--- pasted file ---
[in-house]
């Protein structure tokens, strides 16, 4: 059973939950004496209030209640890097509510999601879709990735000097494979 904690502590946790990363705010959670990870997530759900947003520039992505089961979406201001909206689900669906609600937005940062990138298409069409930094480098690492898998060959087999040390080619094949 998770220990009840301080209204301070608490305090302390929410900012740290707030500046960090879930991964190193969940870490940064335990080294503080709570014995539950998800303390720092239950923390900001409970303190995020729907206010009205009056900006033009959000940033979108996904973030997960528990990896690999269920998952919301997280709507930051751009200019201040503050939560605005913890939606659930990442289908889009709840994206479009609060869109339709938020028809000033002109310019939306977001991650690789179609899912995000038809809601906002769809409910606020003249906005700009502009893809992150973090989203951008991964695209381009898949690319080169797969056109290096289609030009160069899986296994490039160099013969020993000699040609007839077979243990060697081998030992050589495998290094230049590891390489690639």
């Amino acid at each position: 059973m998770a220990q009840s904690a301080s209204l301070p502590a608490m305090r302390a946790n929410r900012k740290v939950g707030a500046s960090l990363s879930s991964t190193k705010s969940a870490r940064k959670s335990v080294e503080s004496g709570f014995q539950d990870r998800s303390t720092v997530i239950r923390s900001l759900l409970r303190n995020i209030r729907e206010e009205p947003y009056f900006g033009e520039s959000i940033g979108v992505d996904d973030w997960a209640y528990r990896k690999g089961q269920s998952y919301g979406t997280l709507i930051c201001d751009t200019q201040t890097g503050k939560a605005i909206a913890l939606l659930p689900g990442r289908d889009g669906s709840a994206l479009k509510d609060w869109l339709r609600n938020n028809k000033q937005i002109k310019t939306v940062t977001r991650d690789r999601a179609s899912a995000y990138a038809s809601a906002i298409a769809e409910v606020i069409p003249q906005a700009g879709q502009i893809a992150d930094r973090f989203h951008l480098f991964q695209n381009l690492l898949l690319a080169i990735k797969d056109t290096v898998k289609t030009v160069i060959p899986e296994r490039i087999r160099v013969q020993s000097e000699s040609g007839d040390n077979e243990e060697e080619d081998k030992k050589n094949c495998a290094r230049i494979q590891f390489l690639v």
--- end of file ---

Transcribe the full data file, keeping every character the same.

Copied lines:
[in-house]
């Protein structure tokens, strides 16, 4: 059973939950004496209030209640890097509510999601879709990735000097494979 904690502590946790990363705010959670990870997530759900947003520039992505089961979406201001909206689900669906609600937005940062990138298409069409930094480098690492898998060959087999040390080619094949 998770220990009840301080209204301070608490305090302390929410900012740290707030500046960090879930991964190193969940870490940064335990080294503080709570014995539950998800303390720092239950923390900001409970303190995020729907206010009205009056900006033009959000940033979108996904973030997960528990990896690999269920998952919301997280709507930051751009200019201040503050939560605005913890939606659930990442289908889009709840994206479009609060869109339709938020028809000033002109310019939306977001991650690789179609899912995000038809809601906002769809409910606020003249906005700009502009893809992150973090989203951008991964695209381009898949690319080169797969056109290096289609030009160069899986296994490039160099013969020993000699040609007839077979243990060697081998030992050589495998290094230049590891390489690639």
């Amino acid at each position: 059973m998770a220990q009840s904690a301080s209204l301070p502590a608490m305090r302390a946790n929410r900012k740290v939950g707030a500046s960090l990363s879930s991964t190193k705010s969940a870490r940064k959670s335990v080294e503080s004496g709570f014995q539950d990870r998800s303390t720092v997530i239950r923390s900001l759900l409970r303190n995020i209030r729907e206010e009205p947003y009056f900006g033009e520039s959000i940033g979108v992505d996904d973030w997960a209640y528990r990896k690999g089961q269920s998952y919301g979406t997280l709507i930051c201001d751009t200019q201040t890097g503050k939560a605005i909206a913890l939606l659930p689900g990442r289908d889009g669906s709840a994206l479009k509510d609060w869109l339709r609600n938020n028809k000033q937005i002109k310019t939306v940062t977001r991650d690789r999601a179609s899912a995000y990138a038809s809601a906002i298409a769809e409910v606020i069409p003249q906005a700009g879709q502009i893809a992150d930094r973090f989203h951008l480098f991964q695209n381009l690492l898949l690319a080169i990735k797969d056109t290096v898998k289609t030009v160069i060959p899986e296994r490039i087999r160099v013969q020993s000097e000699s040609g007839d040390n077979e243990e060697e080619d081998k030992k050589n094949c495998a290094r230049i494979q590891f390489l690639v």